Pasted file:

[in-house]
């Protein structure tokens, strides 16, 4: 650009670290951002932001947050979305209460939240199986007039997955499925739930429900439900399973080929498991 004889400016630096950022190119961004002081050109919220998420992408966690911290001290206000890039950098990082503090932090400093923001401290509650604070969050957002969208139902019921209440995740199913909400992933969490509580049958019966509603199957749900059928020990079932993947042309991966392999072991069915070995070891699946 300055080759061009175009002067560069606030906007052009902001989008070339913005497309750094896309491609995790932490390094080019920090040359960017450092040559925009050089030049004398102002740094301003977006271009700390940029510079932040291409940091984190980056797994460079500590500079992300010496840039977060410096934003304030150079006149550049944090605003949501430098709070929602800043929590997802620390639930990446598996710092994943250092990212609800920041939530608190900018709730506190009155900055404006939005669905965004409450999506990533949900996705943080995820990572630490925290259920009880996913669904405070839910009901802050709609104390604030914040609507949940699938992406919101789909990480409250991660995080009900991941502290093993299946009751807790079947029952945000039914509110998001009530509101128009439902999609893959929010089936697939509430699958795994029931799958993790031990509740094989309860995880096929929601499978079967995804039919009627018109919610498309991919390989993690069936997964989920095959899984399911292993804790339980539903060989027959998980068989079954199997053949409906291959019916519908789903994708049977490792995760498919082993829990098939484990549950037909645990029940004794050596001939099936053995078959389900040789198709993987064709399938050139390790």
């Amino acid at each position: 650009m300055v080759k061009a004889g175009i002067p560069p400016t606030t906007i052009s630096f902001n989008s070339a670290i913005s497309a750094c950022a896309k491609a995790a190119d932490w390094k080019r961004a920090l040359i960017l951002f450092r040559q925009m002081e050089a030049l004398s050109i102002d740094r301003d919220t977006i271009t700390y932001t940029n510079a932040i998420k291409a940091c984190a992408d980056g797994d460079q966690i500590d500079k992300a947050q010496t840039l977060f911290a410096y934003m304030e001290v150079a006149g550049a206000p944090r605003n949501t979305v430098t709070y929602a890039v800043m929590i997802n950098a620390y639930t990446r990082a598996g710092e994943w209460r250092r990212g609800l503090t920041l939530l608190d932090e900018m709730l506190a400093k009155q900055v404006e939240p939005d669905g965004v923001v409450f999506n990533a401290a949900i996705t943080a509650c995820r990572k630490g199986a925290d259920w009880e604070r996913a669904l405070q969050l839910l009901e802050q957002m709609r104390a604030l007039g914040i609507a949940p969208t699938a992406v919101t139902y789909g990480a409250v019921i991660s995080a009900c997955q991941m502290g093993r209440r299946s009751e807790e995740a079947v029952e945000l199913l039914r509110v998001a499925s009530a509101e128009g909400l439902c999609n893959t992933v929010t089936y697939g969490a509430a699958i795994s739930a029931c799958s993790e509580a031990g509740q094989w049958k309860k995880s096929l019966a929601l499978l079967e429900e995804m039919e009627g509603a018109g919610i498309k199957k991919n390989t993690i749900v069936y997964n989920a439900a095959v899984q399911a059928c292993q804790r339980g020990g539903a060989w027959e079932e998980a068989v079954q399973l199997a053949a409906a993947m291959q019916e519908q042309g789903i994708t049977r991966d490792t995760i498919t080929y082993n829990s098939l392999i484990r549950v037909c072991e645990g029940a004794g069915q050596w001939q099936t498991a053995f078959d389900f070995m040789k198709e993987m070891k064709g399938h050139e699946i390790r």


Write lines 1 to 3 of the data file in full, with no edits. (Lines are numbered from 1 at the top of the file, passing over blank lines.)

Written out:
[in-house]
């Protein structure tokens, strides 16, 4: 650009670290951002932001947050979305209460939240199986007039997955499925739930429900439900399973080929498991 004889400016630096950022190119961004002081050109919220998420992408966690911290001290206000890039950098990082503090932090400093923001401290509650604070969050957002969208139902019921209440995740199913909400992933969490509580049958019966509603199957749900059928020990079932993947042309991966392999072991069915070995070891699946 300055080759061009175009002067560069606030906007052009902001989008070339913005497309750094896309491609995790932490390094080019920090040359960017450092040559925009050089030049004398102002740094301003977006271009700390940029510079932040291409940091984190980056797994460079500590500079992300010496840039977060410096934003304030150079006149550049944090605003949501430098709070929602800043929590997802620390639930990446598996710092994943250092990212609800920041939530608190900018709730506190009155900055404006939005669905965004409450999506990533949900996705943080995820990572630490925290259920009880996913669904405070839910009901802050709609104390604030914040609507949940699938992406919101789909990480409250991660995080009900991941502290093993299946009751807790079947029952945000039914509110998001009530509101128009439902999609893959929010089936697939509430699958795994029931799958993790031990509740094989309860995880096929929601499978079967995804039919009627018109919610498309991919390989993690069936997964989920095959899984399911292993804790339980539903060989027959998980068989079954199997053949409906291959019916519908789903994708049977490792995760498919082993829990098939484990549950037909645990029940004794050596001939099936053995078959389900040789198709993987064709399938050139390790």
């Amino acid at each position: 650009m300055v080759k061009a004889g175009i002067p560069p400016t606030t906007i052009s630096f902001n989008s070339a670290i913005s497309a750094c950022a896309k491609a995790a190119d932490w390094k080019r961004a920090l040359i960017l951002f450092r040559q925009m002081e050089a030049l004398s050109i102002d740094r301003d919220t977006i271009t700390y932001t940029n510079a932040i998420k291409a940091c984190a992408d980056g797994d460079q966690i500590d500079k992300a947050q010496t840039l977060f911290a410096y934003m304030e001290v150079a006149g550049a206000p944090r605003n949501t979305v430098t709070y929602a890039v800043m929590i997802n950098a620390y639930t990446r990082a598996g710092e994943w209460r250092r990212g609800l503090t920041l939530l608190d932090e900018m709730l506190a400093k009155q900055v404006e939240p939005d669905g965004v923001v409450f999506n990533a401290a949900i996705t943080a509650c995820r990572k630490g199986a925290d259920w009880e604070r996913a669904l405070q969050l839910l009901e802050q957002m709609r104390a604030l007039g914040i609507a949940p969208t699938a992406v919101t139902y789909g990480a409250v019921i991660s995080a009900c997955q991941m502290g093993r209440r299946s009751e807790e995740a079947v029952e945000l199913l039914r509110v998001a499925s009530a509101e128009g909400l439902c999609n893959t992933v929010t089936y697939g969490a509430a699958i795994s739930a029931c799958s993790e509580a031990g509740q094989w049958k309860k995880s096929l019966a929601l499978l079967e429900e995804m039919e009627g509603a018109g919610i498309k199957k991919n390989t993690i749900v069936y997964n989920a439900a095959v899984q399911a059928c292993q804790r339980g020990g539903a060989w027959e079932e998980a068989v079954q399973l199997a053949a409906a993947m291959q019916e519908q042309g789903i994708t049977r991966d490792t995760i498919t080929y082993n829990s098939l392999i484990r549950v037909c072991e645990g029940a004794g069915q050596w001939q099936t498991a053995f078959d389900f070995m040789k198709e993987m070891k064709g399938h050139e699946i390790r």